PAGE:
Feds will monitor Cochise election
May 17, 2005


 By C.J. Karamargin

Federal election monitors will be in Cochise County today to make sure Spanish speakers do not face problems while voting.
The Justice Department announced Monday that concern about the county's compliance with the Voting Rights Act is prompting the visit, the fifth since last September.
Local officials anticipate the monitors will spend most of their time in Douglas, one of three Cochise County communities going to the polls today.
At issue is the availability of Spanish-speaking poll workers and Spanish-language election materials like ballots, instructions and signs.
By law, "the county is required to provide all election materials in Spanish to the same extent it provides such materials in English," said Eric Holland, a Justice Department spokesman.
Census figures show that the Hispanic population is about 30 percent in Cochise County and close to 90 percent in the border city of Douglas. About 80 percent of the city's approximately 14,300 residents speak Spanish at home.
"It's pretty hard not to find someone who speaks Spanish around here," said City Clerk Letty Rodriguez.
As a result, Rodriguez does not expect voters whose primary language is Spanish to encounter difficulties at the city's six polling places. Spanish-speaking poll workers will be at each of them, she said.
Douglas voters are deciding the fate of 10 city charter changes, including doubling the mayor's current salary of $300 per month. Low interest in the election should make both the voting and the monitoring relatively easy.
"Probably less than 10 percent" of the city's 5,440 voters are expected to cast a ballot, Rodriguez said.
Cochise County Supervisor Paul Newman called Douglas "a true bilingual community," and said he believes the monitoring is a good idea. "As a Democrat in Cochise County I'm always concerned about minority voting rights," he said.
The Justice Department announcement noted that election monitoring will also take place today in Los Angeles; Macon, Miss.; the Brentwood Union Free School District in Suffolk County, N.Y.; and Reading, Pa.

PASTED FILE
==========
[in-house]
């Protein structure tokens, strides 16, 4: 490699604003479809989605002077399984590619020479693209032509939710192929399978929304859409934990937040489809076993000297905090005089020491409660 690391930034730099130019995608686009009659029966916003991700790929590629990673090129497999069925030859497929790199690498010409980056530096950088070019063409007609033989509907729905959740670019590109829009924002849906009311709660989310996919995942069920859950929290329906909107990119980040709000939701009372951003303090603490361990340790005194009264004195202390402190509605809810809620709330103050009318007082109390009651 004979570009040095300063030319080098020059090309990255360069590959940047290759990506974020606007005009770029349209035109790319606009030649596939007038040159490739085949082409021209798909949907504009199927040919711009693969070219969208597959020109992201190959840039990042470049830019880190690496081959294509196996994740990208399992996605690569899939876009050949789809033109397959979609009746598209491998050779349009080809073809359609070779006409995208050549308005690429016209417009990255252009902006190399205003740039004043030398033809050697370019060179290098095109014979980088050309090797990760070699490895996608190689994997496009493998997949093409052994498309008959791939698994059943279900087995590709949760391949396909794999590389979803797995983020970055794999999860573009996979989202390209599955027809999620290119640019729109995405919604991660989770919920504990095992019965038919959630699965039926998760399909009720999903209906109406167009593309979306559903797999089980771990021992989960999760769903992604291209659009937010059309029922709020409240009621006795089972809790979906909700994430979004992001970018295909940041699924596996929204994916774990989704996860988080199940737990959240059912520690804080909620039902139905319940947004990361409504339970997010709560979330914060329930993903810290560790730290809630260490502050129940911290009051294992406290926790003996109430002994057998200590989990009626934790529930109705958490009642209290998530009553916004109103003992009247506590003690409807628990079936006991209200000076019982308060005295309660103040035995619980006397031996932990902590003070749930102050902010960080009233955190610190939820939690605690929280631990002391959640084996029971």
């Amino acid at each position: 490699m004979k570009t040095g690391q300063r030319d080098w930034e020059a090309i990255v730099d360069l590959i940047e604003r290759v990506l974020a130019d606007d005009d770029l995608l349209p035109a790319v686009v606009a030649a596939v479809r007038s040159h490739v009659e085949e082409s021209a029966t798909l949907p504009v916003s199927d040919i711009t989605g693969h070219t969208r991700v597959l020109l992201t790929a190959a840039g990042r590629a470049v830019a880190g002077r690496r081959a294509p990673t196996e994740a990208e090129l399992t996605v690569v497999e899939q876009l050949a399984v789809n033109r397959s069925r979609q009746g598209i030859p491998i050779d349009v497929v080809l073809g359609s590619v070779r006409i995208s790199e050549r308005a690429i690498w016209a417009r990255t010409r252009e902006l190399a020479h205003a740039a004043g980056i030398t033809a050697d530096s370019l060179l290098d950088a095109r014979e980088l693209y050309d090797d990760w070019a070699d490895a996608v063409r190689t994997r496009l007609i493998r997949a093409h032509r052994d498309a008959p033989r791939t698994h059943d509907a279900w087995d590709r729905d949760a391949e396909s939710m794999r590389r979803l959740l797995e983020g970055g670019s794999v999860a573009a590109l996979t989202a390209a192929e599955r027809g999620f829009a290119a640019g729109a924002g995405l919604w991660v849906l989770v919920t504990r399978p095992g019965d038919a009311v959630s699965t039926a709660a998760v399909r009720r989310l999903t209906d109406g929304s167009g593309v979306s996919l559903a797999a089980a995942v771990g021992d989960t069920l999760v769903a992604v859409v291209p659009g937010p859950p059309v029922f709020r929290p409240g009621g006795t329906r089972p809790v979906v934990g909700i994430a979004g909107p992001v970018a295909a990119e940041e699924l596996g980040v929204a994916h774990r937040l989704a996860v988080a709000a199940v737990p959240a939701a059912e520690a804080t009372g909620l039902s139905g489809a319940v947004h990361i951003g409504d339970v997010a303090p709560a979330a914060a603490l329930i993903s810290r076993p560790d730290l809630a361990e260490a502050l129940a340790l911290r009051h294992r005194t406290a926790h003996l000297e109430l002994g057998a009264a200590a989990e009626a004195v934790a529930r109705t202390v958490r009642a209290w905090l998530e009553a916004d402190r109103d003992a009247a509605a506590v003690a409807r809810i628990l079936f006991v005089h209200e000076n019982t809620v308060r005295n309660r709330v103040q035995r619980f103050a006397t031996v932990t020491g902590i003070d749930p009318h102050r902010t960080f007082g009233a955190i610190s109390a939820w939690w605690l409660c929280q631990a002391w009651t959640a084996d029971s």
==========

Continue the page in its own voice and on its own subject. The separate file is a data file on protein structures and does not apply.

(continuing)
In Arizona, California, New York and Pennsylvania, monitors "will gather information concerning compliance in areas such as the quality and availability of minority language assistance at the polls and treatment of minority language voters," the announcement said.
U.S. Rep. Jim Kolbe, whose 8th District includes Cochise County, said federal election monitoring is aimed at making sure all citizens have access to the ballot box.
"Under federal law, the Department of Justice may monitor the elections in Arizona to confirm they were fair and properly managed," the Tucson Republican said, calling it "simply a continuation of a practice that has been followed for many years."
Tom Schelling, Cochise County elections director, said the department started paying close attention to elections in Cochise County after more than 15 percent of the county residents who completed the more detailed long form distributed by the Census Bureau five years ago wrote that they had limited proficiency in English.
Schelling expects monitors from the Justice Department's Civil Rights Division to spend most of their time in Douglas, but said they might also visit polling places in Benson and Huachuca City. Benson voters are picking a mayor and two members of the City Council; voters in Huachuca City are choosing a mayor and deciding a ballot question on home rule.
Schelling said the Justice Department also monitored county elections last March, November, September and February, and has not notified him afterward of anything that was done wrong or should be changed. "We never get any constructive criticism or anything," he said.
Rodriguez said: "I have to wonder how they can afford to come here from Washington when there's really nothing for them to see. They never follow through."
● Contact reporter C.J. Karamargin at 573-4243 or at ckaramargin@azstarnet.com.